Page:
BEEF AND BREAD
The evening saw us dining at U Pinkasu, a cute – if slightly touristy – restaurant situated in Jungmannovo Namesti. U Pinkasu specialises in traditional Czech cuisine which, it transpired, is exceedingly heavy on the whole ‘meats and carbs’ side of things. Seemingly every dish on the menu appeared to contain ‘bread dumplings’ (which weren’t so much dumplings as very soft, doughy slabs of white bread), potatoes or (frequently) both. This is not the kind of food you want to be eating if you’re on the Atkins diet. Full marks must also go to our waitress – a woman who could not only carry five steins of beer in each hand, but who also appeared to speak four different languages (whilst we were there, we heard her speak to diners in Czech, Italian, English and Russian), and the section of the menu which was entitled ‘For Gourmets and Feeders’.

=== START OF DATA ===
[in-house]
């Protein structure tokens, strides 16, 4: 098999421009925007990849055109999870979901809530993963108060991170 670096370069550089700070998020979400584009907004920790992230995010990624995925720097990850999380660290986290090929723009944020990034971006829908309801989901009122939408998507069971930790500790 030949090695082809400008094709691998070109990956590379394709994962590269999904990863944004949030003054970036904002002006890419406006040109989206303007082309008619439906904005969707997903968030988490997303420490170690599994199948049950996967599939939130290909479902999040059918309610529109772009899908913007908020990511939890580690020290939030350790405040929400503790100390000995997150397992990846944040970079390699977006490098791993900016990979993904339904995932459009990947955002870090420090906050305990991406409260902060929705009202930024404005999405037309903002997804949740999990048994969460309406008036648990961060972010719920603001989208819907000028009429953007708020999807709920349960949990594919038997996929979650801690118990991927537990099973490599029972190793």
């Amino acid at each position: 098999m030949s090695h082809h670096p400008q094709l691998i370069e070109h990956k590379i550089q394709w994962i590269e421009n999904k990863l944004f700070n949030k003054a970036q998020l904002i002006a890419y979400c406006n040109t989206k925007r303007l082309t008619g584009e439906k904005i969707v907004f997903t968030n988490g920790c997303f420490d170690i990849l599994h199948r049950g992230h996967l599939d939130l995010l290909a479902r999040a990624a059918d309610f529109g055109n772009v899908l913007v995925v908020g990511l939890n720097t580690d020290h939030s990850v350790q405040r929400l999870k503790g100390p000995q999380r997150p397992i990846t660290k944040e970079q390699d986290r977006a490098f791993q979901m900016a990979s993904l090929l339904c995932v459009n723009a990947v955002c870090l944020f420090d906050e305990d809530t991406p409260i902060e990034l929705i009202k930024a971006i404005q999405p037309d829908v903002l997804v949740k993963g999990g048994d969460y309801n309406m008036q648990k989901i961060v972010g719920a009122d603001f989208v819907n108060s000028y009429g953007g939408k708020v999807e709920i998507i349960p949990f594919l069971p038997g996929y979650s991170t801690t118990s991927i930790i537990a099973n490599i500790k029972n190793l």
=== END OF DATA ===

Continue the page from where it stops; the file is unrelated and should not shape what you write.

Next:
Beef goulash with bread dumplings and horseradish
Old Bohemian Beef in Cream Sauce with Cranberries and Bread Dumplings (apologies for the poor pictures, beer had been consumed at this point).
STUPIDEST THING I ATE
The award for ‘most outrageously stupid thing I ate on my holidays’ undoubtedly has to go to this heart attack on a plate -a deep fried potato pancake filled with pork & chicken, and covered in cheese. For some bizarre reason, I decided to order this for my lunch. In my defence, I think I might have been slightly under the influence of strong drink at the time. It would be wrong to say that this wasn’t delicious, but it was also absolutely bloody enormous. I ate about half of it before I gave up, and spent the rest of the afternoon lying on the bed in my hotel, rubbing my distended belly, and feeling like a boa constrictor who has just consumed a large deer.